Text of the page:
Request for comments (RFCs)
The most common way to review engineering designs will be through the Fuchsia RFC Process. In this process, the council makes the formal decision about whether the project accepts or rejects an RFC. The council’s role in this process is largely to ensure that an RFC has received a Code-Review +2 from an appropriate set of stakeholders, who are responsible for reviewing the document in detail.
If there is a technical dispute that cannot be resolved between the RFC author and one or more stakeholders, the council can resolve the dispute by accepting or rejecting the RFC. If there is a technical dispute that arises in the course of the project, the council can ask one of the disputants to record the resolution of the dispute in an RFC.
The council can also review engineering designs in an Eng Review meeting. The council prefers to use the RFC process when possible because the RFC process allows for broader participation in the review. However, Eng Reviews can be appropriate when the issue is time-sensitive, involves confidential information, or when the discussion is too complex for a code review thread.
The council’s role in an Eng Review is largely to facilitate the discussion and make a formal decision about the resolution of the issue being reviewed. The non-confidential outcome of an Eng Review should be published in an RFC.
The council is responsible for resolving technical disputes that cannot be resolved within individual teams. Disputes can be escalated to the council by people either directly or indirectly involved in the dispute. The council prefers to resolve disputes by mediation, but the council is empowered to arbitrate disputes that cannot be resolved through mediation.
The council makes formal decisions by rough consensus among council members, as assessed by the chair. If the council cannot come to rough consensus, the chair will make the final decision.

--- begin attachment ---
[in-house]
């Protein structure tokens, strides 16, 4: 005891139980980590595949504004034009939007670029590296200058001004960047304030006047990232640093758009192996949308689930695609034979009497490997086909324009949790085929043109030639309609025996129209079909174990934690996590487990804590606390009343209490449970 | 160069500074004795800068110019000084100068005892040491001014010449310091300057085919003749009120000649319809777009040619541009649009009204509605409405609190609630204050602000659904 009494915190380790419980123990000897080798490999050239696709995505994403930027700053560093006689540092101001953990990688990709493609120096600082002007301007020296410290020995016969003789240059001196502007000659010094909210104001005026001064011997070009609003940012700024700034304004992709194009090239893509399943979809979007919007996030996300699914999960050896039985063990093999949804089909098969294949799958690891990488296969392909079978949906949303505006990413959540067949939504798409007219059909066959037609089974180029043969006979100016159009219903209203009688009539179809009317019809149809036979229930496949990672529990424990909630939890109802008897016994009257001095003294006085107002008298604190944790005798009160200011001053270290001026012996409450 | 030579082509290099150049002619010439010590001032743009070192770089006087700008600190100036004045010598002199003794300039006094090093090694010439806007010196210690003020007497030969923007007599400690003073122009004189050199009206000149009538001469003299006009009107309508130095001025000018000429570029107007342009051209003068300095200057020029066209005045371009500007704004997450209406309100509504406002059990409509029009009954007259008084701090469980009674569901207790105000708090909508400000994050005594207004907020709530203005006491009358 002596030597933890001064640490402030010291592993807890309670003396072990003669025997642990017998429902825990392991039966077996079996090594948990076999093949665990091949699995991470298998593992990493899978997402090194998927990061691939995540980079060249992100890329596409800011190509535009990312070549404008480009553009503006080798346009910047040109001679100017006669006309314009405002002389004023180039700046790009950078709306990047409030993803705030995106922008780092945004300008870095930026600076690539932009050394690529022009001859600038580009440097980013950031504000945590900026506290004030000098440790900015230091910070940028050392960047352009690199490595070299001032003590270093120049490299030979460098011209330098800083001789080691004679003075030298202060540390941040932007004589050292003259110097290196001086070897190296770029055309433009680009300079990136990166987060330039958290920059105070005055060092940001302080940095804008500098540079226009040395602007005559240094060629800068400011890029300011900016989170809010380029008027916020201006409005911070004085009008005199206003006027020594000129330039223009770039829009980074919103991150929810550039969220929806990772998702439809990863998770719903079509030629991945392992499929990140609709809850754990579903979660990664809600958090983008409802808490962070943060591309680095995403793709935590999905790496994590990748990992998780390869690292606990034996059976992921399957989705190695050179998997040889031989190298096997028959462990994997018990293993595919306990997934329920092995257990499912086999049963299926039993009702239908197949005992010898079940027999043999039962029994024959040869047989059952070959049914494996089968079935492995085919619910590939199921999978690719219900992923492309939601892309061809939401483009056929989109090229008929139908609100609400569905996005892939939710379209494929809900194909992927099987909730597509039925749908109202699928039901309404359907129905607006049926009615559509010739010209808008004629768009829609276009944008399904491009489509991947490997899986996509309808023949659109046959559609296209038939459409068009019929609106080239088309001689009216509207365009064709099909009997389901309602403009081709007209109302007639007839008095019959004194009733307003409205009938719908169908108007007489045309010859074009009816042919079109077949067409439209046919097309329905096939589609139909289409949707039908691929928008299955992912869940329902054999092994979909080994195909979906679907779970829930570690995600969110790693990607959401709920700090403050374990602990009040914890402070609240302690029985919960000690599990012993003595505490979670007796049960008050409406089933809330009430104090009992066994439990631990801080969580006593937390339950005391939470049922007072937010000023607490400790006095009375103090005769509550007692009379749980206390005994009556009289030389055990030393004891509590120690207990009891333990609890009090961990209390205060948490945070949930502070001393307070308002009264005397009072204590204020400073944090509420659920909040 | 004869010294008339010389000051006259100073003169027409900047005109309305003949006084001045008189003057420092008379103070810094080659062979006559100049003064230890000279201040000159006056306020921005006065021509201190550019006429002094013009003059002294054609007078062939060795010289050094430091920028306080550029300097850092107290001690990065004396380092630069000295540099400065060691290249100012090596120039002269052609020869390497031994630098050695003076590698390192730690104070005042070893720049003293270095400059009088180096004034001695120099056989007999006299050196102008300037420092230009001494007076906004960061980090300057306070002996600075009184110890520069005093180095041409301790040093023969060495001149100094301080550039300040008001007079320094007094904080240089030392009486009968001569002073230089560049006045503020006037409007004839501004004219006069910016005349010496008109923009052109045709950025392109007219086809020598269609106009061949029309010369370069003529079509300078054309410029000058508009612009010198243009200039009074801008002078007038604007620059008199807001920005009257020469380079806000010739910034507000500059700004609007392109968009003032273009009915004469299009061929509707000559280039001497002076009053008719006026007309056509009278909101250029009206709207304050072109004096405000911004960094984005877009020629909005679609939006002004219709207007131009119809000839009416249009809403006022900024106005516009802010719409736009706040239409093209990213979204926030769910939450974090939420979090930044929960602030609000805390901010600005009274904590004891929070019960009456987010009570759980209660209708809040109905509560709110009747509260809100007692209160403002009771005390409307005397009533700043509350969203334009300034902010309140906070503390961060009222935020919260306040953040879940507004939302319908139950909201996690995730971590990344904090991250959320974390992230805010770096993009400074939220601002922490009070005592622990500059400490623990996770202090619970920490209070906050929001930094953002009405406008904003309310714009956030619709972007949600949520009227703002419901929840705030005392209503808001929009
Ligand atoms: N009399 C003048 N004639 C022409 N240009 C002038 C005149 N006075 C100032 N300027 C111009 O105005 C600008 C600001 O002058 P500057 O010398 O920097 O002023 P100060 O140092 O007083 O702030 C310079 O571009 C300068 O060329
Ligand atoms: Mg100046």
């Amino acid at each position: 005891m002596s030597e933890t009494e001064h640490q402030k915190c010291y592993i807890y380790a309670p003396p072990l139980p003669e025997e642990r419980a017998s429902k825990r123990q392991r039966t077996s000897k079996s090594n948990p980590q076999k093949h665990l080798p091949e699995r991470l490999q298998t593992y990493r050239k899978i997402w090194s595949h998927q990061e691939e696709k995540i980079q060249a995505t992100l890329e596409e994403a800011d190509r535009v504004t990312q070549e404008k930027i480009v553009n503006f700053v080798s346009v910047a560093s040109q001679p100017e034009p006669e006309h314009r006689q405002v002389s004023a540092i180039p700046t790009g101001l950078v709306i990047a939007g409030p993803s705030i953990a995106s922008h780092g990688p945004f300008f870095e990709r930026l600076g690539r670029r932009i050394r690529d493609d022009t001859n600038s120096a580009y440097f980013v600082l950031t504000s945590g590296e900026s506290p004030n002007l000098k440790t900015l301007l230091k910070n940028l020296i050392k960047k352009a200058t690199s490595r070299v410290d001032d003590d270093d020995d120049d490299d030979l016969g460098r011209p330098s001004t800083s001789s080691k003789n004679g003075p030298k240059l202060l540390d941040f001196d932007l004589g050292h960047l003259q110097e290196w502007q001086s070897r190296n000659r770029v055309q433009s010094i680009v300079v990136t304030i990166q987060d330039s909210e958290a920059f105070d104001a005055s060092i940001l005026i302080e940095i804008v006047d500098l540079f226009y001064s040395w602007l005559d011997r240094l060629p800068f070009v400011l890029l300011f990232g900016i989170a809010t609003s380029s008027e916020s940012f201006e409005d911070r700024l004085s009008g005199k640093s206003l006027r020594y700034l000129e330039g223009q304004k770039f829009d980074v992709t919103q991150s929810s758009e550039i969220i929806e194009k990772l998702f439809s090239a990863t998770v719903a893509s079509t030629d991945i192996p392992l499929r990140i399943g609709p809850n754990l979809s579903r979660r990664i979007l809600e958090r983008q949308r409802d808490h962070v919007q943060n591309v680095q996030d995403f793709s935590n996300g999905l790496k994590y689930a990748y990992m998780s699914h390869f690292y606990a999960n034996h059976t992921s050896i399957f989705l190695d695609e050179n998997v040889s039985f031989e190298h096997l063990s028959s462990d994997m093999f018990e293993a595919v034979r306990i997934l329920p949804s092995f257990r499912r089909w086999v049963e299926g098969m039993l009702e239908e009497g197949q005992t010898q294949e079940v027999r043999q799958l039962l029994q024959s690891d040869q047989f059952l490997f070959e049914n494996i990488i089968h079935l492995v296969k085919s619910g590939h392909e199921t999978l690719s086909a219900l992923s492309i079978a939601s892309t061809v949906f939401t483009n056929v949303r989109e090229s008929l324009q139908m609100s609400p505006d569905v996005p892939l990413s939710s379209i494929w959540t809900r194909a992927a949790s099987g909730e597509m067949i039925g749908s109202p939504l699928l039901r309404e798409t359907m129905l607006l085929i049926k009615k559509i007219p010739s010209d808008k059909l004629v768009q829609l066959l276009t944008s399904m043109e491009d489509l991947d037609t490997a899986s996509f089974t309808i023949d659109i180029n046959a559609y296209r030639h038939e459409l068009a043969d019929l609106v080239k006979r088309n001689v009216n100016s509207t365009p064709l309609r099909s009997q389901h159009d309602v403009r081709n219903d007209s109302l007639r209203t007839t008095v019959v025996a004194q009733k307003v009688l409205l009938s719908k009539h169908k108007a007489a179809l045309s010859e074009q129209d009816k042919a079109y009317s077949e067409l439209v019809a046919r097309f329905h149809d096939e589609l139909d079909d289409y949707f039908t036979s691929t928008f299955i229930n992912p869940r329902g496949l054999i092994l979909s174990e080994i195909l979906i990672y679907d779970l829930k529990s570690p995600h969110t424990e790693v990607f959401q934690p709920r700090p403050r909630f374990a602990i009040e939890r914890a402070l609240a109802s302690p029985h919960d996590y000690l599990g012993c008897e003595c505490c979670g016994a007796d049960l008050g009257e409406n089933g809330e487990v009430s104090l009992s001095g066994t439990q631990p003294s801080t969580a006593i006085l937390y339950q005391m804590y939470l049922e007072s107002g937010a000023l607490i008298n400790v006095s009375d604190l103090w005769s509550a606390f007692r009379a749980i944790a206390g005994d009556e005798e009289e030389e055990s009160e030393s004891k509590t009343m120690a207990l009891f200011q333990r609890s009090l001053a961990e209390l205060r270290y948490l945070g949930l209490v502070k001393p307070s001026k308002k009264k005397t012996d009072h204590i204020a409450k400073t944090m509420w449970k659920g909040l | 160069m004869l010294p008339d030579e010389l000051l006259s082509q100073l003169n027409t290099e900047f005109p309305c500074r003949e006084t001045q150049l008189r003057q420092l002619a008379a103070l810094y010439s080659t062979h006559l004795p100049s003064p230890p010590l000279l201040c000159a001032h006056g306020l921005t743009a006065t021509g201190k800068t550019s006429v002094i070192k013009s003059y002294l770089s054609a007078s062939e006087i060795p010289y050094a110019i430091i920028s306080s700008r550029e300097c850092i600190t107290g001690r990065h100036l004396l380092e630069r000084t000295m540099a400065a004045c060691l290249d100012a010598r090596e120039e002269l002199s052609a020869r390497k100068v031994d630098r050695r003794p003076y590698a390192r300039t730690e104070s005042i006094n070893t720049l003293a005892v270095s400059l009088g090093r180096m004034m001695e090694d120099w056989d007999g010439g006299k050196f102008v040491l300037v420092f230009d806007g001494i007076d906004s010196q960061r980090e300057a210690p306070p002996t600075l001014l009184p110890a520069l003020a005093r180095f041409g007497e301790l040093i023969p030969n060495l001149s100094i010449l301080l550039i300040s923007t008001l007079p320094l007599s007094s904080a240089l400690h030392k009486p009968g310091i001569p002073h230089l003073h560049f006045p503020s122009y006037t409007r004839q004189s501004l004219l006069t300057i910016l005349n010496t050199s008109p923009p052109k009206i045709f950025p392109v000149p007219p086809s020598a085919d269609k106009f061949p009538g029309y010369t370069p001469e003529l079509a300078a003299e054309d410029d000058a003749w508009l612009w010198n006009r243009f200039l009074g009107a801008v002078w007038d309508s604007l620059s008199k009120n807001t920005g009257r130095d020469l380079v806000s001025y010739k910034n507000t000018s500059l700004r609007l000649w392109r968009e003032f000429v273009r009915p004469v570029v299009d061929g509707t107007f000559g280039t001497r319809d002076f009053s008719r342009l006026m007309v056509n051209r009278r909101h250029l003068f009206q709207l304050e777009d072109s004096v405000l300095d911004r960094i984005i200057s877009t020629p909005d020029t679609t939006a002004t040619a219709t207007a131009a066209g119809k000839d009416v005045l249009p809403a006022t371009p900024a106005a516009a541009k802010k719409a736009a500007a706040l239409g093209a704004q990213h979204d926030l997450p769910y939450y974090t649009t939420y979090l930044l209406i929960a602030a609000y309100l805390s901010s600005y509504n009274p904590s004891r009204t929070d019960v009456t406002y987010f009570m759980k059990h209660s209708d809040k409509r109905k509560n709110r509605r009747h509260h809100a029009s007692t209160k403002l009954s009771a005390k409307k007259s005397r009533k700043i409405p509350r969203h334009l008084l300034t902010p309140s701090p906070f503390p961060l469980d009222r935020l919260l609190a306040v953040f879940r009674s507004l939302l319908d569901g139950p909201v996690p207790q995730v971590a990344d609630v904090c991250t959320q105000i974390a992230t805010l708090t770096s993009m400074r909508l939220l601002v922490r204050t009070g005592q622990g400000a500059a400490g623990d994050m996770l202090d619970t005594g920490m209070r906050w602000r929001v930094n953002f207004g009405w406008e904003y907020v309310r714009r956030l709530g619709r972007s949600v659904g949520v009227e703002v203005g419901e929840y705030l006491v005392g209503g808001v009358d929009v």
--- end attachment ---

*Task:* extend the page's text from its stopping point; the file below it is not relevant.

There is no predetermined number of people on the council. However, in order to provide a coherent technical vision, the council has a small number of members. Members are appointed by the governing authority for the project.
Members are expected to meet the following criteria:
Members must be deeply knowledgeable about Fuchsia. Typically, contributors acquire this knowledge by working on the project for a substantial amount of time and by interacting with multiple parts of the system.
Members must be widely respected by the Fuchsia community. Although the council does have some formal decision-making authority, council members largely drive technical excellence indirectly through influence, which works best when members are widely respected in the community.
Members must have strong conflict-resolution skills. One important function of the council is to resolve technical disputes, which requires council members to exhibit strong conflict resolution skills, which often involves strong communication skills.
Members must also have a demonstrated track record of technical leadership. For example, a member might be the de facto or formal authority for a significant component of Fuchsia or might be someone whose expertise and judgment is sought after for evaluating proposed changes to the system.
Whether a candidate meets the criteria above is to be determined by the appointing body. Council members need not be employed by any specific company or organization.
The current members of the Fuchsia Eng Council are listed in this OWNERS file.